If you’ve ever dreamed of having a pet dragon, you might want to consider getting a bearded dragon. These spiky little lizards are adorable and friendly and come in a rainbow of colors and patterns. They won’t breathe fire or fly away with you, but they will keep you entertained with their quirky personalities and antics. That’s why we’ve created this comprehensive care guide for beginners, where you’ll learn everything you need to know about bearded dragons, from their origin and behavior to their housing and diet, to their health and happiness. Read on and discover the wonderful world of bearded dragons!
|Pogona vitticeps (for the central bearded dragon, the most common pet species)|
|Bearded dragon, beardie, central bearded dragon, inland bearded dragon|
|Agamidae (the dragon family)|
|Australia (specifically the central and eastern regions)|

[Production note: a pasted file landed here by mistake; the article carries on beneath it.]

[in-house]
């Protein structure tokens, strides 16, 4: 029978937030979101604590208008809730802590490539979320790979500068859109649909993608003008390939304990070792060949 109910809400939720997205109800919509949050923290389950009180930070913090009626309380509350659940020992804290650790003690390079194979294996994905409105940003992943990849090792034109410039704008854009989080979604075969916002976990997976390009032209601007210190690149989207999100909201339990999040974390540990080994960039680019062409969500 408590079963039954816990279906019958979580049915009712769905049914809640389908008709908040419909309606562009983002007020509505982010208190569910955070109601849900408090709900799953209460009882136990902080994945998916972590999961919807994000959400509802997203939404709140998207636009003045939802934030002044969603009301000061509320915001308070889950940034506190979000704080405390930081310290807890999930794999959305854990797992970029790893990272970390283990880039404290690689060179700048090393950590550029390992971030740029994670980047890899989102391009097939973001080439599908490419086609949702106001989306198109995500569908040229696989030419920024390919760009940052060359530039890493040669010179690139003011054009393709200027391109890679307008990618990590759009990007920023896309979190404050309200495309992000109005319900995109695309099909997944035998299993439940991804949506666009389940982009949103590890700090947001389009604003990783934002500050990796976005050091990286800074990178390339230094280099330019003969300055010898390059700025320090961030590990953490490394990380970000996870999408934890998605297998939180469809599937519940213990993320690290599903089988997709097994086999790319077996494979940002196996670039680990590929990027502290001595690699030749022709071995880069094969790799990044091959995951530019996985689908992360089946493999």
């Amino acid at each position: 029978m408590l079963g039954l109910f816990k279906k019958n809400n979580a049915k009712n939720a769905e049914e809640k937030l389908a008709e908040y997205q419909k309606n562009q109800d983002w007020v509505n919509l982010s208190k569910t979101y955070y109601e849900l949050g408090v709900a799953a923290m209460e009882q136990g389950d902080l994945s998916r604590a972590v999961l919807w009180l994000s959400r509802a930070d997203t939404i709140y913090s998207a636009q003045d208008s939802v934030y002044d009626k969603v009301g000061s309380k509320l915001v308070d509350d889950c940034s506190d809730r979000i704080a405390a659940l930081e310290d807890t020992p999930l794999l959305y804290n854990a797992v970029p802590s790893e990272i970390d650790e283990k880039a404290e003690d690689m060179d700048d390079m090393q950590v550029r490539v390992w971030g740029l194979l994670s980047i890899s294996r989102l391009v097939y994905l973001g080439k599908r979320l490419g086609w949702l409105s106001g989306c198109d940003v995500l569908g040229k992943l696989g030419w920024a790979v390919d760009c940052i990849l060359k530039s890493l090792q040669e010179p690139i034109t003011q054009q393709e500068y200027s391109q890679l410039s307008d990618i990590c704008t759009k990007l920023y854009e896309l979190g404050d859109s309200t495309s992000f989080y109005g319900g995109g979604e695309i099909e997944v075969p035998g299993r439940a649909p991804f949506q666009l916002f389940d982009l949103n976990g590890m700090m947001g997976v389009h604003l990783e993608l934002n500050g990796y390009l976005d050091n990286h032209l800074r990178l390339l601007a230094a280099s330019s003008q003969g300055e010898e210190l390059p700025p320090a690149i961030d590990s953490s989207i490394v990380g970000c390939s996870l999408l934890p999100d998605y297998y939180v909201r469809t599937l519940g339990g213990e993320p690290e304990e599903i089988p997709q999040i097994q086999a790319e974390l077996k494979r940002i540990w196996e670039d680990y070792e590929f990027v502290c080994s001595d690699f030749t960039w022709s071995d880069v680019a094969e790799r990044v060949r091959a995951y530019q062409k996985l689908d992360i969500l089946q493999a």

|18 to 22 inches in length from head to tail, 10 to 18 ounces in weight|
|8 to 12 years in captivity, up to 15 years with optimal care|
|Generally docile and friendly, but may display aggression during mating season, territorial disputes, or stress situations. May also bite or scratch if handled improperly or startled|
|Moderate to easy, suitable for beginners|
Minimum Tank Size
|40 gallons for juveniles, 75 gallons for adults. Bigger is better to allow for more space and enrichment|
What is a Bearded Dragon?
A bearded dragon is a type of lizard that belongs to the genus Pogona. There are eight species of bearded dragons, but the most common one kept as a pet is the central bearded dragon (Pogona vitticeps). Bearded dragons are native to Australia, where they live in arid and semi-arid habitats such as deserts, woodlands, savannas, and scrublands.
The name “bearded dragon” comes from the spiny scales that cover their throat and neck. These scales can turn black and puff up when the lizard feels threatened, stressed, or excited. This is a way of showing dominance, aggression, or attraction to other bearded dragons. Bearded dragons also have a row of spines along their sides and back, which help them regulate their body temperature by trapping or releasing heat.